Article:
MURRYSVILLE, Pa. -- Students who witnessed Wednesday's stabbing rampage at Franklin Regional High School felt as if they had survived a horror movie.
Some attended an evening prayer service for at least 19 students and two adults who were wounded in the morning attack. Alex Hribal, 16, has been charged as an adult with four counts of attempted homicide, 21 counts of aggravated assault and one count of bringing a weapon on school property, said his attorney, Patrick Thomassey. Hribal is being held without bail.
Brenda Gossar, a 10th-grader, was standing at her locker when she turned around and saw a young man stabbing people, she said. One of her friends was stabbed in the back, and Gossar feared she might be next.
"I just ran," she said.
Other friends were wounded too.
"I thought it was a dream," Gossar said.
Later, she visited her injured friends in the hospital, where one was in critical condition.
The suspect, Hribal, had been bullied, she said.
"People picked on him," she said. "I think he targeted people who were bullying him, who he didn't like. He looked scared, and he looked angry."
Hribal was quiet, she said, and he had ignored the bullying until Wednesday morning.
On Wednesday night, Gossar had to excuse herself from a prayer service at Newlonsburg Presbyterian Church, which is about a block from the school, to meet with a grief counselor because she's having trouble dealing with the violence, she said.
She isn't the only one. "It will be hard for us to walk in the hallways and not think of it, but we're going to pull through," she said.
The school is temporarily closed while authorities investigate. Ministers and grief counselors have been made available to the students.
Some of the stabbing victims and their friends joined hundreds of others at another prayer service down the road, at Cornerstone Ministries. Many wore the yellow and blue attire of the Franklin Regional High School Panthers.
Nate Scimio was there, surrounded by his friends, after posting a selfie of himself in a hospital gown and a bandaged arm. He declined to speak to the media.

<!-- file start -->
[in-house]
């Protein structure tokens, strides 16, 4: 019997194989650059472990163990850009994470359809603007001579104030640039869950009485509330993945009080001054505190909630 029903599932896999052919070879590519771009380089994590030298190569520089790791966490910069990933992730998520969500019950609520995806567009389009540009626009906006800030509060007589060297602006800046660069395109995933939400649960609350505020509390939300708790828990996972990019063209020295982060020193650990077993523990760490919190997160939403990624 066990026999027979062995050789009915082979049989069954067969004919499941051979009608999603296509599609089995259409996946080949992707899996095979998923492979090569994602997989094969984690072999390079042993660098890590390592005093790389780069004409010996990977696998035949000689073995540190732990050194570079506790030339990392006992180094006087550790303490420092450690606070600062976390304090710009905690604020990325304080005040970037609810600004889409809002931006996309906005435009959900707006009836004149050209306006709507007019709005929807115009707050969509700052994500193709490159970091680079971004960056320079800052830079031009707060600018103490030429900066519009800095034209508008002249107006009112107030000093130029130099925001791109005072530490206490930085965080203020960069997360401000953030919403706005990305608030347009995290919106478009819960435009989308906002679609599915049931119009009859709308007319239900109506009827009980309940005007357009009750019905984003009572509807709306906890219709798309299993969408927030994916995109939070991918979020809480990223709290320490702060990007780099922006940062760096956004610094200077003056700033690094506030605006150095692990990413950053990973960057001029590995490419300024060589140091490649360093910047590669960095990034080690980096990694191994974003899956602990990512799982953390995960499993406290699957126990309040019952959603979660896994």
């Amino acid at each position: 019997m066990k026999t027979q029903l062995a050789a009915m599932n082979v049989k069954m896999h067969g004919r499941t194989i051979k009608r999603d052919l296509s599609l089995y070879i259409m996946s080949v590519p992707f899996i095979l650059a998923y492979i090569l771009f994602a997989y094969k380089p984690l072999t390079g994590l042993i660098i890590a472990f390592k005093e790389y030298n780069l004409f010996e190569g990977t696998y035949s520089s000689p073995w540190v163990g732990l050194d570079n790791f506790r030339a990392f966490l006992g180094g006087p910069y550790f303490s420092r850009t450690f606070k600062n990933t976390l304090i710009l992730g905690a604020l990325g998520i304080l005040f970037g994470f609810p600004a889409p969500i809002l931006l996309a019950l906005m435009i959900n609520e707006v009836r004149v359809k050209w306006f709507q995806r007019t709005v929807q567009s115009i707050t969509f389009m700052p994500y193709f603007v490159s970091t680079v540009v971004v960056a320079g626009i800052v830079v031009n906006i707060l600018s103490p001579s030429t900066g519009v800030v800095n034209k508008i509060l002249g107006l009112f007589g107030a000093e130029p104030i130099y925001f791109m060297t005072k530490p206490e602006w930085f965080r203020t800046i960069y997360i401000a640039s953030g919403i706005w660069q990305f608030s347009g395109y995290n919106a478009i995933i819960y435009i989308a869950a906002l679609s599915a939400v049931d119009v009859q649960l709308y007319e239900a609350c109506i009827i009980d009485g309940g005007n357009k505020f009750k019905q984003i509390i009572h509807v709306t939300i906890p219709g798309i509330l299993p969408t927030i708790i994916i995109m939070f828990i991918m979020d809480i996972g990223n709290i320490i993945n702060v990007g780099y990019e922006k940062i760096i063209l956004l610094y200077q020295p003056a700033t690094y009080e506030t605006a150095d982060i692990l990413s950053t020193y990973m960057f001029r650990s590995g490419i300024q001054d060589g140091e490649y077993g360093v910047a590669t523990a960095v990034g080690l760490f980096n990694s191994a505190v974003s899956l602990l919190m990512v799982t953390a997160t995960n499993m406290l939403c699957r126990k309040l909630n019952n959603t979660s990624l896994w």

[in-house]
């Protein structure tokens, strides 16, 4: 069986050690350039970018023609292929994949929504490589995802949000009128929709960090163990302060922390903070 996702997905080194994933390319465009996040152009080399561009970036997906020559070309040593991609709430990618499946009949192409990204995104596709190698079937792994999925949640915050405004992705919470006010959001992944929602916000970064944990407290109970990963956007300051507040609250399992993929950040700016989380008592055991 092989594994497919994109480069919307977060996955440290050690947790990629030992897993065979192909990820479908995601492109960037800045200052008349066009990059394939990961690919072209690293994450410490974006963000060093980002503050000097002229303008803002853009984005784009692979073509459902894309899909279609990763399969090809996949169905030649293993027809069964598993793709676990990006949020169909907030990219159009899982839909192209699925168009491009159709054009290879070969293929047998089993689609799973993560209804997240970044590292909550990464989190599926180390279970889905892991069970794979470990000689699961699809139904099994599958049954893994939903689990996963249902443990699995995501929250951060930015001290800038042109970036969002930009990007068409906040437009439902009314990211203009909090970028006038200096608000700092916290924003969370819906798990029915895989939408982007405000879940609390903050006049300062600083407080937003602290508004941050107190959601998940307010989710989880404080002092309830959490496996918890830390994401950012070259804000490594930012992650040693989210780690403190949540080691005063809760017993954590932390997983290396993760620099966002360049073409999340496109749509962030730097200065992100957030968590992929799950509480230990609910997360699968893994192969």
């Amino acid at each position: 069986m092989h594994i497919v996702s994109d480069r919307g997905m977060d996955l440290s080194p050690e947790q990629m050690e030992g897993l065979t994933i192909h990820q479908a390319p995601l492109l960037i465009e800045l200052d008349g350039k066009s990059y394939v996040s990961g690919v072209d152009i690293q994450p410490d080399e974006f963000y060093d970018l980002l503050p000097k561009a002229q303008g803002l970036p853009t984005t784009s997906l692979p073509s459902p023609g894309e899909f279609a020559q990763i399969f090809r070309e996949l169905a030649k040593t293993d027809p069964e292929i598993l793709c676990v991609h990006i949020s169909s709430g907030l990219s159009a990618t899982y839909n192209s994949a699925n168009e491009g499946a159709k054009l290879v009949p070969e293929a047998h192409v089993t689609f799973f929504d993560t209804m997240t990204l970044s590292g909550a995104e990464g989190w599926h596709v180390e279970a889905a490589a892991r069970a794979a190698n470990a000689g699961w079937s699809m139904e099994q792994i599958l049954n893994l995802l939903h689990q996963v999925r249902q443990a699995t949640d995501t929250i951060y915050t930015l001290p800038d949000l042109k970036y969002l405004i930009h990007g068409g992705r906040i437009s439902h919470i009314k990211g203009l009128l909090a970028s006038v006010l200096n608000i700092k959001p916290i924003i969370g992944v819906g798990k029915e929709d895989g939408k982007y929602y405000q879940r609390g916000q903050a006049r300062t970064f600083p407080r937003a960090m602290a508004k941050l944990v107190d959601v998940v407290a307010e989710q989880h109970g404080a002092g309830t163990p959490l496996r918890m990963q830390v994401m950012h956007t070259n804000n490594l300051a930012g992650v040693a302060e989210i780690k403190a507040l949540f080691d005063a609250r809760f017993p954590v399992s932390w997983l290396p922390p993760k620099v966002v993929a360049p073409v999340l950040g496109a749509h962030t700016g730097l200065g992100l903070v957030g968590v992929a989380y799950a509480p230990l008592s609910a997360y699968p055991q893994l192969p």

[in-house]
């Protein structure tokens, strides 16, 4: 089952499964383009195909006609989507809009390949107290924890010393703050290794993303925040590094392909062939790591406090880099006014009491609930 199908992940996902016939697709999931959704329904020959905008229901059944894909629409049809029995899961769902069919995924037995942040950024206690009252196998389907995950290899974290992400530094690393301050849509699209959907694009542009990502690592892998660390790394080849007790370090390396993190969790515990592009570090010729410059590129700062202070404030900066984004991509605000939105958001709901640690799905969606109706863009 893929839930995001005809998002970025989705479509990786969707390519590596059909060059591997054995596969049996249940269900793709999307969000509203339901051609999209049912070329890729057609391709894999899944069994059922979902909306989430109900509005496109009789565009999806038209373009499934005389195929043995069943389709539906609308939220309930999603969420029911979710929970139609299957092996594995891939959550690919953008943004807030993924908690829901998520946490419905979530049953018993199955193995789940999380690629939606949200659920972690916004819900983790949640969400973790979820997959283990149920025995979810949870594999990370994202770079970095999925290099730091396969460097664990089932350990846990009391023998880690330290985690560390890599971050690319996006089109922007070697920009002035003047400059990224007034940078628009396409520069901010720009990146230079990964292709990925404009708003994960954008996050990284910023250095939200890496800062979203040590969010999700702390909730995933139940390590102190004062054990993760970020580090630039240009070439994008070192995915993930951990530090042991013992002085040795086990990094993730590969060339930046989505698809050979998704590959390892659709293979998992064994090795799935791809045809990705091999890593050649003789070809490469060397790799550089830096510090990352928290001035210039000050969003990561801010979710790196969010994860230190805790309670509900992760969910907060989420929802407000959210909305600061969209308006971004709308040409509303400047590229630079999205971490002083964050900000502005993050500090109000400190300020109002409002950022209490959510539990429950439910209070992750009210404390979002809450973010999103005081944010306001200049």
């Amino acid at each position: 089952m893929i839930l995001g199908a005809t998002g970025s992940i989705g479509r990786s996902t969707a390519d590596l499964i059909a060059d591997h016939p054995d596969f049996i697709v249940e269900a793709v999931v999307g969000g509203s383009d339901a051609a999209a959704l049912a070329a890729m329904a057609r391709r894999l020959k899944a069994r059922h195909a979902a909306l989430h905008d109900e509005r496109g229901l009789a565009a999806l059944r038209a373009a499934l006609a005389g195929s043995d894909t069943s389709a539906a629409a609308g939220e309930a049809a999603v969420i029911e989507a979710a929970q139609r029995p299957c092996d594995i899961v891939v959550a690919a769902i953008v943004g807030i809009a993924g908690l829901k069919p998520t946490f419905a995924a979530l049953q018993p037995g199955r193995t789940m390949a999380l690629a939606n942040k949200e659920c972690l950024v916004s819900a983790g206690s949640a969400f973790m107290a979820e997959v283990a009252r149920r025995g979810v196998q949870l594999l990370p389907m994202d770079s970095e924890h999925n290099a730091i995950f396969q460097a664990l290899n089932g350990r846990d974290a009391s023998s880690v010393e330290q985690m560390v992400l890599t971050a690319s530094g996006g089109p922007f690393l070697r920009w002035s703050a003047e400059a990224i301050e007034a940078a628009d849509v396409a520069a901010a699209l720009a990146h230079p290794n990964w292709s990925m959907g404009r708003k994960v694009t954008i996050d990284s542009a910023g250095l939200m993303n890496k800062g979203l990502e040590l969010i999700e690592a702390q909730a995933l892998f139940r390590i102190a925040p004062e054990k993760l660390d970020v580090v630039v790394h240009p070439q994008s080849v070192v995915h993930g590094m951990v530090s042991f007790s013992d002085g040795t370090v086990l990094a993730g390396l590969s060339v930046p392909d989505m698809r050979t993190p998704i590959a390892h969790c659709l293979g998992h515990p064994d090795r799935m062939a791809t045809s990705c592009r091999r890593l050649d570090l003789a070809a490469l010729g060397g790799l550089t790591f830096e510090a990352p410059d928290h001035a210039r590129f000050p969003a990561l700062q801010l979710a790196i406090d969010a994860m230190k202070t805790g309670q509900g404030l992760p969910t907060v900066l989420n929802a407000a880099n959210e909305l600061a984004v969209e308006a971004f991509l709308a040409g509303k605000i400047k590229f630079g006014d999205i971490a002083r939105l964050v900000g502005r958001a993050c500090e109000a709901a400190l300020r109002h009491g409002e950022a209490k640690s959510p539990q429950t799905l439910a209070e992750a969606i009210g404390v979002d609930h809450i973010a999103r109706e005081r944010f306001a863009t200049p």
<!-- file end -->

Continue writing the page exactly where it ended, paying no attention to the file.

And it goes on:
Sydney Contraguero, a senior, said she was in an upstairs hallway when the fire alarm sounded. She followed Jared Boger, a fellow student, down the stairs, and saw another student coming toward them. At first she thought the student, Hribal, was going to hug Boger, she said. But when Hribal ran away, Boger was bleeding.
"I didn't even know until I saw blood on the ground," she said. "It all happened so quick."
Outside, she saw a girl with a neck wound and a boy with a leg injury, she said.
Boger was still unconscious late Wednesday night, according to a Twitter feed belonging to his brother, Carter.
Hribal's father appeared briefly outside the family's home in Heritage Estates, a planned community of spacious homes on hills, many with basketball hoops and hockey nets out back.
"My prayers go out to everyone," he said, adding that he hoped the victims all recovered.
"Kids are resilient," said Pastor Brian Smith of Cornerstone Ministries, who visited the school to talk with students after the stabbing. "There was just a sense of a heaviness in the air," he said.
"We saw an act of evil that took place today, but although we saw an act of evil, we saw many, many acts of good," said another pastor, Dan Hertzler, who directs student ministries at Cornerstone. He counseled many of the students after the stabbings.
The community as well as the students sought solace Wednesday night.
Joanne Witkowski attended the service at the Newlonsburg Presbyterian Church. Her nephew Brandon Brown, 14, was seriously wounded, even though "he did not know the suspect."
Her nephew wasn't even aware he was stabbed, Witkowski said. "He thought that he was punched and then he looked down and saw his clothes were bloody and his shirt was ripped."
Brown was airlifted to a hospital, where he initially was in critical condition, she said, but had improved to stable by nightfall.
The knife "just missed" his liver but punctured a lung, she said.
Witkowski said her nephew did not know Hribal. "He did not know the suspect -- never hurt or harmed the suspect."
She called the attack "senseless" and said people "need to begin to recognize what the warning signs are."
Sarah Jean Thompson and her husband, Paul, have lived in the community for 40 years. The retirees attended the Presbyterian service, which was themed "God's Heart Breaks," to show support for the community.
"Just like everybody else is saying, this doesn't happen in Franklin Regional," Sarah Jean Thompson said.